Logansport Pharos-Tribune from Logansport, Indiana on May 24, 1894 · Page 4
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Logansport Pharos-Tribune from Logansport, Indiana · Page 4

Logansport, Indiana
Issue Date:
Thursday, May 24, 1894
Page 4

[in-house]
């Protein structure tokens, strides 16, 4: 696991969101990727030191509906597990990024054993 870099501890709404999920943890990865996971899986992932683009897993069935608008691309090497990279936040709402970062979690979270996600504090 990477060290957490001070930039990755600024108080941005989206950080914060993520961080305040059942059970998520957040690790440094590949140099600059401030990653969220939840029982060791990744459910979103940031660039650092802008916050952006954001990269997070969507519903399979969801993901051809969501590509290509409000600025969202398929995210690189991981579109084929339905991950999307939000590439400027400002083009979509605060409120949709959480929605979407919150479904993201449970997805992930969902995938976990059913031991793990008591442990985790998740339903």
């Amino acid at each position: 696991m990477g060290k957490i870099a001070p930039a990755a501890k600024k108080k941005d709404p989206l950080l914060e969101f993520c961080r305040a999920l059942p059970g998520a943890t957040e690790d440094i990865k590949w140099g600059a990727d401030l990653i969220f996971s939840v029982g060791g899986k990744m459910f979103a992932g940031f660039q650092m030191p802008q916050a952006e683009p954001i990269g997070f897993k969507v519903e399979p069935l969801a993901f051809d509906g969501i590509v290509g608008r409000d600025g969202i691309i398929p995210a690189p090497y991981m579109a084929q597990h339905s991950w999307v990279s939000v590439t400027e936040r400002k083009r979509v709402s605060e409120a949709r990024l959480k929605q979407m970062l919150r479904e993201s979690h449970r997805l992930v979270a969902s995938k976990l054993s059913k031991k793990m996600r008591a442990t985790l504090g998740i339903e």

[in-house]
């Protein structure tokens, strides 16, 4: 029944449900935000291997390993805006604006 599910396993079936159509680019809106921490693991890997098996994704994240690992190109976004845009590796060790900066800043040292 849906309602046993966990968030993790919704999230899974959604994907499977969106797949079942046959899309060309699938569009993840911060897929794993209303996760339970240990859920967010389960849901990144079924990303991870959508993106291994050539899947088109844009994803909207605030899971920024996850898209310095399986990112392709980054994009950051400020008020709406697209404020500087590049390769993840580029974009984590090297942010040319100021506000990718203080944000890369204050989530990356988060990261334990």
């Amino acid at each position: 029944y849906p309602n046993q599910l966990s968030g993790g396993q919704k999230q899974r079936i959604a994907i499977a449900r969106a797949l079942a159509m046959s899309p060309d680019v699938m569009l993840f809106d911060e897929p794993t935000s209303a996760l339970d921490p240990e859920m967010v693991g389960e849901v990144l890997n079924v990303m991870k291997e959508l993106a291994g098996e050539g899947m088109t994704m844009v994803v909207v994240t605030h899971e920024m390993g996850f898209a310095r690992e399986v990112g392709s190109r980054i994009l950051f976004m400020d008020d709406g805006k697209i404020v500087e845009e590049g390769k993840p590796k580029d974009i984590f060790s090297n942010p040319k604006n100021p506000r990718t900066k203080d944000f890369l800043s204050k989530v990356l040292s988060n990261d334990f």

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w^^f^^ ^•^^^^^^^jj John Gray's "CORNER" ON ALL KINDS OF WASH GOODS. AT THE LOWEST PRICES EVER HEARD OF SINCE THE WAR. PLEASE COME AND PROVE THE ABOVE STATEMENT TO YOUR OWN SATISFACTION AND OBLIGE DAILY JOURNAL. V obllrtmd ever? dM In tt* wr«k (met p Mondar bj the LoexagppRT JOPBHAL Co. THE OFFICIAL PAPEB OF THK CITY. Price pep Annum • Price per Month • • $6.00 - BO [Entered M aecond-clau matter at the Logann- pott Post Office, Febraarr 8, 1888.1 THURSDAY MORNING. MAY 24. j,f. Henderson & SODS FURNITURE, f\ND UPHOLSTERS. No. 320 Fourth street, iOGANSPORT, IND. - FACTOR Yi -los. 5, 7 and 9 Finn street DR. F. M. BOZBR'S DENTAL PARLORS. Over State National Bank, Logansport, fad. It's the Part of Wisdom. ftawsmsj bs hard and moner close Dot •MthlBgibsTe their compensation. We csn tfoniMttbM *ndwUI,stT«7oloM figures to BBtUMmuDcr. Com* and see what you c«n do ••bltai* money. I *m anxloai to Mil nol •BtrwiidMS but otter good*. Diamond*, Clocks, •Ntmte, BpsetaclM and Nonlne*. I am SJSDI tot the Ljtfo Safe and look Co., Cincinnati QMo. C*U*iMl SMS imall sample. D. A. HAUK, JXWILIB HW OPTICAM. TIME TABLE LOGANSPORT tun BOUND. i York Kxpnsl, . 2.41 am Bin BOUWD. lMDMOdaHQn,L**TO,awpt8iindaj. J-«« m AfcoaradMfco, L«*t* " " •* & P"» 9KX)*m The Pennsylvania Station. IfBnnsulvaniakinBl Trains Eun by Central Tim* AH FOLLOWS : P. t Dullr. •iwpt SunilM. UCAYW JUfflTO. *U,ao*m *8.00*m "8.00 am ..... LonUvIU«..*lHO • m • 3,1B • m ..... • 8.16 a m *U.!» « m ".» ....... ....... ..... and intermediate...* 110pm and Btdmond ...... » 3,80pm . .... J". „ „ 01 and ohloaio ...... t S.oo a m f 7.1J P m r Local Freight ............. f 7.30am +11.46 *n u ........ t anOsm t 8.WPID «»•« P » VANDAL, A LINE. iaave Jboff«»port» And. r«B Ttt TOBTH. IOB TIB SOOTH. _ SJ».aa i a'«s iTcTBDQEWORTH, Agent, aiv THE HAMMOND CONVENTION. The Congressional convention moots today at Hammond and It behooves the Cans county delegates and their friemla who go up this morning to remember that they go as republicans to make the best possible nomination for the republican party. The two candidates ID the field began a contest two years ago which occasioned some feeling. That contest was revived a few months ago and was carried from county to county until ii culminated in the Lake county controversy. It can not he denied that strong antagonism* have been created and tbe attitude of the friends of the can dldates In Porter, Lake and other counties indicate a danger whioh the convention is bound If possible to avoid. It IB not necessary here to analyze the situation in this respect. It Is for the delegates to do this, keeping In mind always that a contest of this sort is generally as disastrous for one contestant a* the other after a nomination. The Journal urges calm, cautious action. It has heard eathueiaets say: "we are going to nominate our man though we mre positive that he will be defeated." Such enthusiasts are to be avoided since the success of the party with an honorable representative Is the principal thing Is be considered. But the convention must not forget that there are five doubtful counties In the district with county and legislative tickets to elect and that these are also to be considered. It Is better that the ambition of one man be defeated than that five counties be lost or even endangered. And so the Journal urges harmony, oautlon, judgment, and most of all the prompt and earnest Indorsement of the nominee of today's convention, whoever be may be. THK Journal publishes this morning tbe call for county delegate organization. As no notice has been given of any meeting of the delegate* and the call has not been received, probably on account of the absence of Chairman Powell, the Journal suggests that the delegates on the train this morning fix a time and place for complying with the official call and that they arrange to meet at some point shortly after the train reaches Hammond. XHB success of the Citizens Gas 'ompaoy depends on the co-operation of every citizen. Its enemies may tell you that the monopolists are going to foble It up but they are not doing it. If the consumers do not come forward that will be the end of It. The email consumers are the ones who must goble it up or there will be no new ;as company. THE Pharos has a habit of asking questions Intended te create an impression contrary to what It knows ihe truth to be. It asks about the itrlps of ground on either side of Erie avenue. Had Its editor stepped to ;he telephone he could have got facts .nside of five minutes and have pub. Wished the truth instead of questions misleading to the public. SINCE Friday 231 subscribers have called at the gas office and settled. This is highly encouraging and the good work should be kept up. There B no reason why any man who signed should not pay. Fuel Is a necessity and the cheapest fuel should therefore secured no matter how difficult it seems to arrange to secure It. TOE lower house of Congress yesterday by a vole of 107 to 71 practically decided to abolish the civil service commission. Tbe commission is not yet abolished but the mugwumps have been given an awful scare. PAY up your gas Installments today. The Tentb District noddle. Unless the gentlemen can get to. gether ij such a way that a nomination can be made that has not the sus« plclon of fraud the Republicans of the district owe It to the party to nominate a candidate who Is not mixed up In this row. Congressional timber Is not so scarce In the Tenth district, or that now In the field Is not of such superior quality that tbe Interest of the party will be Injured by leaving both these gentlemen out. The thing to do is to nominate a Republican who can command the full strength of the party rote.—Richmond Item. GKOTTO OF In Imitation' of the Famous Shrina at Lourdes. Constructed bjrn Reverent Catholic Frleit In Fulfillment of » Solemn Prayer —An Intereitliiff Keiort (or American Catliollci, [Spooiol Cincinnati (O.) Lcttor.) In the department of Ilautes Pyrenees in Franco, and on the right bank of the Gave do Pau, is situated the town of Lourdes. The last quarter of a century has seen this little town prow into wide celebrity. It has become as famous in Catholic history as Home and Jerusalem, and is yearly visited by throng's of tourists, drawn thither, if Catholics, as dovout pilgrims if Protestants, as curious though respectful sight seers. The original site of the town was a Roman castellum. A feudal castle later dominated the place, and is still seen picturesquely crowning one of the high bluffs of the neighborhood. On the pastures roundabout graze a superior breed of milch cows and great herds of sheep, watched over by shepherdesses. To one of these rustic maids, a pious girl known as B.ernadette Soii- birous, the grotto of gourdes owes its fame. According to the belief of the faithful, the Holy Virgin here appeared to the humble peasant girl, who at her command scooped up the sand where she was kneeling. From this hollow fresh and healing water immediately flowed, though every other spring in the valley is alkaline. The spot soon became known as a place of healing, and attraoted sufferers from near and far. It is now marked by a fine basilica upon the bluff overtopping the grotto, at the consecration of whioh thirty-five cardinals assisted, together with a vast concourse of sight seers and believers. It is dally besieged by invalids and cripples from every quarter of the globe, bringing every form of misery and every degree of faith. Around the shrine are arranged innumerable trophies, such as pyramids of crutches and chains of spectacles, to evidence the cures wrought by faith in the waters and by ardent prayers to the Madonna, whose image stands above the spring 1 , and constantly overlooks the ever-chang- BERNAJDETTE BOUBIBOUS. Ing yet ever-renewed stream of human suffering passing before her. Several other caves near the wonderworking grotto of Massville are to be seen, in which were found relics of the stone age and of the period of the rein- depr. The population of the town, greatly increased since Bernadette beheld the vision in 1868, subsists largely upon the sales of rosaries and other pious souvenirs, Including bottles of the sacred waters, as few depart without carrying away a email phial, and orders Ore constantly received from all parts of the world for portions of the water. Catholics everywhere believe most profoundly in its efficacy, and when unable to kneel before tha historic shrine of Our Lady of Lourdes, are content to apply apart of her curative stream at their homes. But to many, Catholics, as well as Protestants, it will be a surprise to learn that a similar fountain exists in this country. It is to be found in Oovington, Ky., under the altar of St. Aloyslns church, and Its origin is similar to that of its famous French original, being founded like th,at upon a vision; though in this case the miracle occurred not to an oh- Bcuro girl but to a priest, Father Blenke, who now officiates In- the church above the grotto. In appearance the sacred spot resembles that at Lourdes as closely as possible, as far as adornment is concerned, though in natural surroundings the two places are widely different. It has been a place of resort for nearly five years, and, though not attracting much general curiosity, is always surrounded from early morning until late at night by» crowd of suppliants. Many believe that it has worked wonderful cures of mental and bodily ills. Though little known as an object of veneration beyond its immediate neighborhood, it has been acknowledged by Pope Leo XIII., who grants to all visitors who recite prayers and receive the sacraments at the grotto a special dispensation of grace. Thus stamped with the seal of the pontiff's authority,' it is entitled to a wider publicity than it has heretofore received, and it is a wonder that Catholics everywhere have so little knowledge of it, as a place of prayer and meditation, as well as of healing. Even to the Protesant a visit to the Covmgton grotto is Interesting and. impressive. It is found in a neighborhood little according with the idea* usually coupled with the name grotto. This usually suggests a cool hollow among rocks, shaded from the sun and remote from noise, and disturbed nnlv.hy.thft tannd of faJHnff W»BW. jCoinlnfr upoh'ttio largo churon »t flev- 'enth and Bakewell .streets in West 'Covinjrton, with its larjje brick school- liouso adjoining 1 and the pastor's residence near by, this idea of the grotto seems little likely of realization. The church has received a lar^e measure of prosperity from the wonderful reputation of the sprinp, having upon its register upwards of fifty thousand visitors' names, and the register beinf? adjacent to a contribution box into which few neglect to drop their offerings of faith and gratitude. Between the church and the three-story schoolhouse (where instruction is given to a larpe number of children, mainly Germans) runs a broad walk leading from the street to a covered doorway projecting from the church wall. Above the street entrance is placed a sign in German lettering, directing attention to the ffrotto within. Descending a half-dozen steps to a small landing, another flight leads apparently into the church cellar. Pausing only to notice the framed chromos of Scriptural scenes that decorate this landing, we descend again, and find Highest of all In LeavoCj Power.-. Latest *,. S. Gov't Rcpor Baking Powder ABSOLUTELY PURE i oft-recurring dream lie receiveo. letter from the bishop directing him u assume the pastorate of St. Aloysiuh, church, whose priest had just died Ho did so, and at his own expense a1 onco constructed the shrine just de scribed. Daily, as the good father asserts, ho receives evidences of the healinfr pow or of the spring. Visitors tell him of wonderful cures effected, while hi? mail frequently contains letters from tbe faithful at a distance who have been benefited by their devout pilgrimage thither. The fame of the waters is constantly going abroad, and of the hundreds who repair to the grotto none fail to dip their vessels into the pool and reverently bear away a portion to their homes. Father Blenke does not sell the liquid, but gives to all who ask. While modest in speaking of himself, he believes in a great future for his grotto and spring, which may in time become as widely famous and as eagerly sought by the devout of his persuasion as its famous counterpart, at Lourdes, QKOBOB S. MCDOWELL. TARIFF FOR FARMERa FATHEB BLENKE. ourselves in total darkness upon a stone pavement. Perceiving the light of a gas jet through a half glass door, we enter, and now hew the sound of falling water as from some mountain spring. The whole scene and its accessories are skillfully arranged to arouse and mystify the senses, and prepare the mind to be awed and impressed. The whole llghtof the place falls upon the scene at the farther end —a cave-like recess, where the rocks recede in perspective, and the murmur of the water falling over them into the pool beneath is the only sound. Against the background of creeper- covered earth gleams tlje white statue of the Virgin, and above her is seen the inscription: "Ergo sum Immaculate Conceptlo." To the left stands a marble altar •nrmounted by a half dozen candlesticks. To the right is a table holding a group of candles, some alight and others extinguished. Before the Virgin kneels a wooden image of the pious Bernadette Soublrous, and the whole ia Inclosed by an iron railing. In the middle of the space stand two rows of pews for the use oi worshiper*. As the eye grows accustomed to the dim religious light the walls are seen to be covered with canvas representing rocks and tree*. The candles upon the table are brought by those who come to kneel In supplication while their offerings burn away. At half-past seven o'clock each morn- Ing mass IB said before the altar by the priest or his assistant. Above the spring is seen the emblem of a heart set In brilliants and surmounted by a cross made of rod glass and with a gas jet burning behind it. This emblem stands out In glowing distinctness in the gloom, and typifies the heart of the Virgin glowing with love for the children of mankind. The origin of the Grotto of Covington was in a dream which occurred to Eev. Joseph Blenke for three successive nights, five years ago. The priest, who was then—tha autumn of 1888—stationed at Four Mile, a small hamlet in Campbell county, Ky., is the typical Roman Catholic clergyman. Waking one morning from a sound sleep, his dream returned vividly to hla mind. It was of a large church which he recognized a* St Aloysius, with a grotto beneath it like the famous •f th» IN THK GBOTTO OF COVINQTON. shrine at Lourdes. Though he had never seen either, he recognized both. The next night, and again the third night, the vision returned; and, strange £> say, while still wondering at the Benefit* Arising from Protootlon Bom* Market, There has been no time In the history of thl» country when the whole population has been BO interested in the subject of tariff legislation oa at present. And, Indeed, how could it be otherwise? There Is not an interest in a single state in the union, certainly in no northern state, which is not imperiled by the provisions of the Wllson- Voorhees bill. It is not a bill for protection and creation, but for destruction. In New England and other eastern state* the effect of its passage cannot fail to be disastrous. There la no possible •scape from the closing of their great mills and factories, wiping out many millions iu vested in such plants, or largely reducing the daily wages of the employes to the baae of foreign labor. Either alternative U fraught with industrial ruin and Individual distress. Until recently the great west, and especially the northwest, has not felt, sensibly, tbe benefit* of the tariff. The indirect value ha» existed, but It was not so plainly noted. The main Interest* of that section have been agricultural Coal, Iron and lumber, which play so important parts in the development of a new country, have been fully protected, but until recently Canada has not been able to compete la these so as to cripple home development Other benefit*, like the maintenance and increase of home markets, were not so distinctly noticed by tbe masses of the people. Recent years have brought a great change. As a community grew from the woods the enterprise of its makers sought manufacture!. They built mills for lumber, for flour; tanneries, furniture factories and kindred industries followed. When this increase was not rapid enough they sought capital, welcomed labor and took pride in seeing stumps disappear from the streets before the march of Improvement* These industries were established by enterprising men from the east who brought with thorn their own capital and the surplus funds of their neighbors. They saw good openings where their capital could develop towns to their profit and to that of both section*. Idle money and keen business men have wrought the marvelous, mafic change so prevalent all through tha west. What, under free trade and the old world conditions, would have required a hundred y*ar* has been effected in a decad*. Farmers have found that nearness to these growing towns enhanced the selling value of their lands and of every cropther could raUe. If wheat was too low they oould sell milk, vegetables and stock. These purchasers were home buyers and the railway freight was saved to the mutual advantage of the worker in tbe shop and the farmer on his land. The result is that tbe great west and northwest is being honeycombed 'with growing towns, eaoh ambitious to add yearly a* many new establishments as their rival and neighbor, and to grow in population, buildings and material prosperity. Many of these Industries ar« dependent for a secure margin of profit on exemption from equal competition with the cheap labor of Europe and Asiatic nations. The farmers are just baglniilnff to realize that when these establishment* stop their home market i» mined. Not only that, the very consumers then out out of work will hav* to turn to the farm to eke out a bare existence and become active competitors. They begin to see that when an article is sold in our markets, as calico, for instance, at much less than the- import duty, the democratic claim of the tariff being a tax on and increase of the price does not work. It is becoming plain to them that- when they pay money for foreijrn goods they arc paying- interest on a foreign, plant, wages to foreign workmen,. freight across seas to foreign steamy ships and railway freights across the; continent besides. They see that the freight business, will bo good for the railroad! and/ steamships, but that-it will not be veryi good for their own interests. They can pay the home manufacturer in silver dollars. The foreigner must hare gold and it will have to go- abroad to pay him. Some wid>*wake farmers already] say . that -the -CTilMSi bill should bej termed: "A bill -to Incraaae railways freight* and kill homo markets." Instead of selling thoir farm products, from the wagon box they will hare to? send them off on the railway, seeking 1 some locality where there are more, consumer* than producers and sell^ them at price! fixed by European demand. They also see that the railway Uf bound to take a big slice ont of every shipment and that they will get only] what i* left after middlemen, railway*,' expreis companies and steamship* hav*» taken their generous toll. : These are the people who are Ju*l^ now waking up to tbe fact that that b**t market is that from the wagon] box to the householder, and not thaU which pays big toll to carriers and middlemen. A Fraction! Illustration. Now see here, my friend, Ut n» loole at this tariff matter from the practical farmer** side. Tbe Import duty on^ calico ia four cent* a yard. Yon can buy; American calico—jnst a* good a* English—for just that figme. You oan, get fair American oalioo for aabad*» le*s—the very b**t grad«* range from, four and one-half to six cents. If •> tariff Is a tar then when Arn«Tlo*ji> calico is sold for four cent* the manv^ factnrer is making' it for nothing; U Uf should ran below four o*nt* he is pay-: lug people to wear his goods; if it iai •old for fire cento be is getting jut cent a yard for all hi* work. The iff a tax" theory won't work. It l it sags at the aides, It will collap**- from it* own weight H*w to Twt • DUsMad. One of th« easiest and most trustworthy modes of determining whether» supposed diamond i* genuine or false? is a* follow*: Pierce a hole in a card; with a needle or pin, and then look at, it, using' the stone as a lens. If the.- supposed diamond Is genuine you will see but one hole; if false, two will appear. With an imitation stone yow nay also see the lines on the skin of your finger; with the true gem yow cannot. Awaroeo highest Honors-World's Fair. PRICE'S Baking Powder TB« only Ptm Cream «f Tartar Powder.—No Ammonia; No Alum. TJ»ed in Millions of H^mes—40 Years the Standard Medical and Snrgical Institute For the Treatment of lironlc and Private Diseases,. Diseases of Women, Catarrh, Bronchitis, Consumption, Cancers, Tumors, Stomach and Lung Troubles. 5,000 cases treated daring the last hree yearo with ft success that baa- never been equalled outside of the- arge eastern cities. We have allthe- ew methods and an the apparatus with whioh to apply them. We will tell you jnst what we can do for you> and charge nothing for the examination, Dre. CHRISTOPHER & LOKGENKCKBB 417 Market St., Logansport. DR. TRUAX, THE SPECIALIST. OVER STATE NATIONAL BANK Alter fourteen retti of solwmno gTSver, and »ll DIMMW of /< Cb of of Nose, . » ended .-. STORAGE. For storage quantities, apply ln large or _ W.D. PRATT. Pollard* Wilson warehouse*